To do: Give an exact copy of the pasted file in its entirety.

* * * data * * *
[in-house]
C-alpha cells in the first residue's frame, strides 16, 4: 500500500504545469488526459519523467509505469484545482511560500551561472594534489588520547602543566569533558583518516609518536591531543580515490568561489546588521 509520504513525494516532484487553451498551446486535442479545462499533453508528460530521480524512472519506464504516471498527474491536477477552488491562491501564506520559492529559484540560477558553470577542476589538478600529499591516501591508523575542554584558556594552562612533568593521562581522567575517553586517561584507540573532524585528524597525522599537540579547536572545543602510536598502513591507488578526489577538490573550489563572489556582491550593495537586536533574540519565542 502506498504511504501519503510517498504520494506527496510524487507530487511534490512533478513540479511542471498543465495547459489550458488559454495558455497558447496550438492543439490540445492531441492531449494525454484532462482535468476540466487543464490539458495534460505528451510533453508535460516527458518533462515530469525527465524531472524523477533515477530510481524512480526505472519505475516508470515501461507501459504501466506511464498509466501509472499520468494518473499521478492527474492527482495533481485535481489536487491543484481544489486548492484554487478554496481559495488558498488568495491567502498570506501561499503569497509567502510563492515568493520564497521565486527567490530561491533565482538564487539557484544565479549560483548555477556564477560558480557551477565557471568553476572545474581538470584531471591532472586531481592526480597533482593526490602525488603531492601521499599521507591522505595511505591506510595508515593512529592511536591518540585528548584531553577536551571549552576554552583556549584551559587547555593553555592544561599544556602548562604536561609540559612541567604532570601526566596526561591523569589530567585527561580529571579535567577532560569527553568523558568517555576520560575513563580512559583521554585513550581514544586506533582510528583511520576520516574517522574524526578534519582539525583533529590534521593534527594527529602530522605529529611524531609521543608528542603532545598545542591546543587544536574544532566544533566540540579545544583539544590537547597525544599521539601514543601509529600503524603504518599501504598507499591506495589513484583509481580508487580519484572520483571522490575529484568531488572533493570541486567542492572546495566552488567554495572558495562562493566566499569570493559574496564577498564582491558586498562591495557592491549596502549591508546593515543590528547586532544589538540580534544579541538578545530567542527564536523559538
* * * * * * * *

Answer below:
[in-house]
C-alpha cells in the first residue's frame, strides 16, 4: 500500500504545469488526459519523467509505469484545482511560500551561472594534489588520547602543566569533558583518516609518536591531543580515490568561489546588521 509520504513525494516532484487553451498551446486535442479545462499533453508528460530521480524512472519506464504516471498527474491536477477552488491562491501564506520559492529559484540560477558553470577542476589538478600529499591516501591508523575542554584558556594552562612533568593521562581522567575517553586517561584507540573532524585528524597525522599537540579547536572545543602510536598502513591507488578526489577538490573550489563572489556582491550593495537586536533574540519565542 502506498504511504501519503510517498504520494506527496510524487507530487511534490512533478513540479511542471498543465495547459489550458488559454495558455497558447496550438492543439490540445492531441492531449494525454484532462482535468476540466487543464490539458495534460505528451510533453508535460516527458518533462515530469525527465524531472524523477533515477530510481524512480526505472519505475516508470515501461507501459504501466506511464498509466501509472499520468494518473499521478492527474492527482495533481485535481489536487491543484481544489486548492484554487478554496481559495488558498488568495491567502498570506501561499503569497509567502510563492515568493520564497521565486527567490530561491533565482538564487539557484544565479549560483548555477556564477560558480557551477565557471568553476572545474581538470584531471591532472586531481592526480597533482593526490602525488603531492601521499599521507591522505595511505591506510595508515593512529592511536591518540585528548584531553577536551571549552576554552583556549584551559587547555593553555592544561599544556602548562604536561609540559612541567604532570601526566596526561591523569589530567585527561580529571579535567577532560569527553568523558568517555576520560575513563580512559583521554585513550581514544586506533582510528583511520576520516574517522574524526578534519582539525583533529590534521593534527594527529602530522605529529611524531609521543608528542603532545598545542591546543587544536574544532566544533566540540579545544583539544590537547597525544599521539601514543601509529600503524603504518599501504598507499591506495589513484583509481580508487580519484572520483571522490575529484568531488572533493570541486567542492572546495566552488567554495572558495562562493566566499569570493559574496564577498564582491558586498562591495557592491549596502549591508546593515543590528547586532544589538540580534544579541538578545530567542527564536523559538